10 Online Sins We're All Apparently Okay With
- Aaron Berry Crosswalk.com Contributing Writer
- 2022 20 Dec
The most subtle vices are the ones that everyone is “okay” with. Whenever we open our web browsers, whether it’s Facebook, Amazon, Twitter, or Netflix, we’re entering a world with a laundry list of “acceptable” sins.
As Christians, we often fail to realize it when we are allowing the culture to shape our testimony when it should be the other way around. Being conformed to the world is easy–just be passive. But honoring Christ takes active obedience through the power of the Spirit as your mind is transformed by the Word of God. Are you allowing God’s Word to shape your time online? What online sins are you tolerating in your own life and the lives of others? Here are 10 online sins we’re all apparently okay with.
Photo courtesy: ©Thinkstock
1. IndulgenceSlide 1 of 10
Should we really be bragging about how much we binge on Netflix? If we didn’t have the reassurance that literally everybody else does it, we would probably be a little ashamed to admit that “I sat in my bedroom, ate Pizza Rolls, and binge-watched ‘The Office’ for the past 12 hours.” We might as well say, “I have no self-control and my priorities are way out of whack.”
As Christians, we have been given the Holy Spirit who wages war against our flesh “to keep you from doing the things you want to do” (Galatians 5:17). Don’t allow your flesh to control your actions. Don’t waste away your days doing things that don’t profit. And perhaps, try “binging” on God’s Word - you might be shocked by the change it produces.
“... but she who is self-indulgent is dead even while she lives.” (1 Timothy 5:6)
Photo Credit: ©Thinkstock
2. MaterialismSlide 2 of 10
The internet gives us the power to buy literally anything we want and have it delivered to our front door – without ever leaving the couch. Are you constantly placing orders on Amazon because you simply can’t get enough? Beware of filling your life with things. The more attention you give to materialism, the less attention you’ll give to eternity. Are you entangled in materialism?
A life of materialism is a life that hasn’t experienced the eternal joys that Christ provides. The things of this world will all pass away, but you have been given heavenly, eternal treasures that no one can take from you. Live for eternity - not for “stuff.” When this life is over and you stand before God, those Black Friday Amazon deals you missed out on won’t seem as important to you.
“Do not love the world or the things in the world. If anyone loves the world, the love of the Father is not in him.” (1 John 2:15)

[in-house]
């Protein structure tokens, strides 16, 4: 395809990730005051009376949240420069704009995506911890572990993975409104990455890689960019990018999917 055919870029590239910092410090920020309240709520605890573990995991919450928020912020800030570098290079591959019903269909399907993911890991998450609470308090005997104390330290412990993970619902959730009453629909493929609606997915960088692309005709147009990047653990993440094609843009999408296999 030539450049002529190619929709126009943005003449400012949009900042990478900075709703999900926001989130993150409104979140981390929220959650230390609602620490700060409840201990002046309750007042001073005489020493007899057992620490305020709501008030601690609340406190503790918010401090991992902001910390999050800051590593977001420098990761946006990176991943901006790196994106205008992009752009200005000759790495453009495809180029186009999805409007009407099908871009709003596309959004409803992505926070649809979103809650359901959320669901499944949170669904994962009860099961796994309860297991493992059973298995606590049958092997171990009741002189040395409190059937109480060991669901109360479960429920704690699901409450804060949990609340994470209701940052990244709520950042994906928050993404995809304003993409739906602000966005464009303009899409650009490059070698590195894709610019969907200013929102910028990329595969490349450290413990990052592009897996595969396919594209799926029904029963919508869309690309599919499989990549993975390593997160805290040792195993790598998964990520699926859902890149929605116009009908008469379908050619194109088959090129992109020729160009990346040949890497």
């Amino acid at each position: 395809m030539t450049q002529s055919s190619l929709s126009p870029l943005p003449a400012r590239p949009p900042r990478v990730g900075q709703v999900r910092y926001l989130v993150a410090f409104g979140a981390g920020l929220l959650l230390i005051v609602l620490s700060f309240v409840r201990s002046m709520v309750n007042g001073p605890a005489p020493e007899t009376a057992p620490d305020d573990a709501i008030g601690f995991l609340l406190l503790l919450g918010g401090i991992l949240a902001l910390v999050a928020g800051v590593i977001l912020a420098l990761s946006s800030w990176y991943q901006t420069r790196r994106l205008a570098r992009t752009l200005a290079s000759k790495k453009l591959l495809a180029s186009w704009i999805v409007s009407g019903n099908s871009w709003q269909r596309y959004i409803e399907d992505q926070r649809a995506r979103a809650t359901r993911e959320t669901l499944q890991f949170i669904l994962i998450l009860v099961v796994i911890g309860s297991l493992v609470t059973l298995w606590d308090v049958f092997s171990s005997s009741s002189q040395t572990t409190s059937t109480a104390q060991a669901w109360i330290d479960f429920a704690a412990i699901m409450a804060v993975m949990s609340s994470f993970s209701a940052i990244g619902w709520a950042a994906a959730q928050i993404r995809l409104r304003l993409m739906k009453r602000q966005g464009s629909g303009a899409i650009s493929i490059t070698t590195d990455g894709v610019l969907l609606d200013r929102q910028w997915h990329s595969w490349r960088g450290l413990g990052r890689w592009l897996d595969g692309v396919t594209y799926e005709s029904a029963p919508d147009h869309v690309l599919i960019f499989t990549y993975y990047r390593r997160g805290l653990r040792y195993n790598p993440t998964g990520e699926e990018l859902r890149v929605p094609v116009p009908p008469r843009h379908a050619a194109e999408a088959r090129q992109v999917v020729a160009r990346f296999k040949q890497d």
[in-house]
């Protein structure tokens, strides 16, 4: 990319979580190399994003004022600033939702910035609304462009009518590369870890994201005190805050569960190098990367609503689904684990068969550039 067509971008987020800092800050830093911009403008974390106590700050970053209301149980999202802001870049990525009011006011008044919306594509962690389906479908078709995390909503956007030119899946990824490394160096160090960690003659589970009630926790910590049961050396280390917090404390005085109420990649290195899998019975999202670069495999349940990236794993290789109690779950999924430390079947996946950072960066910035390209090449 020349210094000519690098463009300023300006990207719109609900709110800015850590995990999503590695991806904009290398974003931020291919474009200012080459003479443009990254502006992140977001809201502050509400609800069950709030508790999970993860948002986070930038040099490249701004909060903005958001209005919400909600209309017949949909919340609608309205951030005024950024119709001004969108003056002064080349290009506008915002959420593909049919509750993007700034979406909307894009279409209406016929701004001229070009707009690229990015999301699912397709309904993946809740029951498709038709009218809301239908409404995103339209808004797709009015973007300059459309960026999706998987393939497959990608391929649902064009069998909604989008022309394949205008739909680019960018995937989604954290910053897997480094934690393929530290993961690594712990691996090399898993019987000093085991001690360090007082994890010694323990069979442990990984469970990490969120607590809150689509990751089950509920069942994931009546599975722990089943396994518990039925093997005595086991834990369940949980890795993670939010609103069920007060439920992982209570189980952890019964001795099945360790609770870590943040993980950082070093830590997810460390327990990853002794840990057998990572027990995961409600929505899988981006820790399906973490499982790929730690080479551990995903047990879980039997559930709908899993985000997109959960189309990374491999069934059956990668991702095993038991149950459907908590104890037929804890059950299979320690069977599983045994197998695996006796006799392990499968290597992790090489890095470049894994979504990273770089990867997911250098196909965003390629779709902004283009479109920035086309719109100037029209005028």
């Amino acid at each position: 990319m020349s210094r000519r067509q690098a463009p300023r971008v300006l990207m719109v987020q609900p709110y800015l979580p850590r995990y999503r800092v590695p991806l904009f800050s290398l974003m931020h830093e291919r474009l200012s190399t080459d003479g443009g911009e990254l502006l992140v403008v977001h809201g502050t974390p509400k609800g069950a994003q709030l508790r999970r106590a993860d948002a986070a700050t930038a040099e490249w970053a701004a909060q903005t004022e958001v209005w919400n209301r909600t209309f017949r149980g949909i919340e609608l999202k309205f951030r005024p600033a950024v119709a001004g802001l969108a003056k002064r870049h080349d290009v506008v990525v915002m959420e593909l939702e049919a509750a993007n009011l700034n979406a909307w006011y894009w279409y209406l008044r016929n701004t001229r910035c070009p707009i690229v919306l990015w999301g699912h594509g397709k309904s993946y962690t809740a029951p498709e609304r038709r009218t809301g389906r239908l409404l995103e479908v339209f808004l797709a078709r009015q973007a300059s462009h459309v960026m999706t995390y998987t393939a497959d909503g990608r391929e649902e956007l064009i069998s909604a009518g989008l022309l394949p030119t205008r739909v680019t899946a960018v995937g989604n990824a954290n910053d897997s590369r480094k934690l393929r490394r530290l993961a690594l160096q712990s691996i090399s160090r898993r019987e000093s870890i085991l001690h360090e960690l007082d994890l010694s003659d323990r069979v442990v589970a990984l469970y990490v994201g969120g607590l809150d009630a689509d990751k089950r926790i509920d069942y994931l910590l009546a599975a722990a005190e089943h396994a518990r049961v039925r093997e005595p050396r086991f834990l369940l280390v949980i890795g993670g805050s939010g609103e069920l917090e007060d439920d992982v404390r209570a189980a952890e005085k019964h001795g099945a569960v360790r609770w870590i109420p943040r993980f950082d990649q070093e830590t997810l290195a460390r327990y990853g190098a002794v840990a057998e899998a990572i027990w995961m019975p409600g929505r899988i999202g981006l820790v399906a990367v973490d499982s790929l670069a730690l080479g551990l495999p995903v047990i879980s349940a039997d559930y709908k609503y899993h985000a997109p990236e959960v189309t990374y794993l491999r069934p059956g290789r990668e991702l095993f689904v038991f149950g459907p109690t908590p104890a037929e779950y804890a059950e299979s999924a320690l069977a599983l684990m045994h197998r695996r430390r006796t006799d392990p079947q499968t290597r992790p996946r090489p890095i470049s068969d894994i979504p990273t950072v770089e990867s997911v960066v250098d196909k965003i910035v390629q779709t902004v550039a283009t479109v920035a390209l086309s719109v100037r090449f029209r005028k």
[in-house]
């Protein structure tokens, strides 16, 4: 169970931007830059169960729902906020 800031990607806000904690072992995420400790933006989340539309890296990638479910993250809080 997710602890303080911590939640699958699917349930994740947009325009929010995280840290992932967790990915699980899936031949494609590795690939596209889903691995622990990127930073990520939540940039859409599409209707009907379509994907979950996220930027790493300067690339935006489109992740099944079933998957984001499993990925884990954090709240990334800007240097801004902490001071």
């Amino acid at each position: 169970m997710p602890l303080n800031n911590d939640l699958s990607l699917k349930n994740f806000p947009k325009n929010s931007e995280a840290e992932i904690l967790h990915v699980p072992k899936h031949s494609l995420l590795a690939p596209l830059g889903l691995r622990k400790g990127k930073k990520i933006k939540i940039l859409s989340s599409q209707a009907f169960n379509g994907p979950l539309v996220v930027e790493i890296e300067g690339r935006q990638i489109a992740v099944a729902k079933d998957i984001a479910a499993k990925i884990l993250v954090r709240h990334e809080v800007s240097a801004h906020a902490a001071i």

Photo Credit: ©Thinkstock/Siri Stafford
3. PrideSlide 3 of 10
Social media is a great place to subtly brag about your accomplishments. And just because you preface it with the phrase “incredibly humbled for the opportunity to…” and follow it up with #blessed, doesn’t mean you aren’t trying to parade how great you are. If you’re tempted by pride, don’t forget who you would be without Christ.
When you post something online, ask yourself if you are bringing unnecessary attention to yourself or if you are hoping to elicit comments that feed your ego. To God, pride is one of the ugliest sins because it seeks to receive the glory that he alone deserves. Social media provides you with an exciting opportunity to spread God’s fame to a huge audience. Don’t try to steal that spotlight.
“Let not the wise man boast in his wisdom, let not the mighty man boast in his might, let not the rich man boast in his riches, but let him who boasts boast in this, that he understands and knows me.” (Jeremiah 9:23-24)
Photo Credit: ©Thinkstock/SIphotography
4. SlanderSlide 4 of 10
The internet is the place where we can slander and mock people without the fear of being punched in the face. We typically are far more bold behind a keyboard than we are in person. Social media can be ugly. Are you using your presence online to build others up or rip people to shreds?
The greatest revealer of our hearts are the words we say–and that includes the ones we type. If we only knew the pain that one slanderous word can cause–if we only knew what trials people are already facing before we start verbally tearing them down–we would think twice about spewing venom online. Use your words to heal and strengthen.
“Let no corrupting talk come out of your mouths, but only such as is good for building up, as fits the occasion, that it may give grace to those who hear.” (Ephesians 4:29)
Photo Credit: ©Thinkstock/gpointstudio
5. QuarrelingSlide 5 of 10
Some people get on Twitter and Facebook for no other reason than to pick a fight. Do you get a thrill out of attacking the claims of others? Winning an online argument might make you feel wise but the Bible says you might be broadcasting your own foolishness.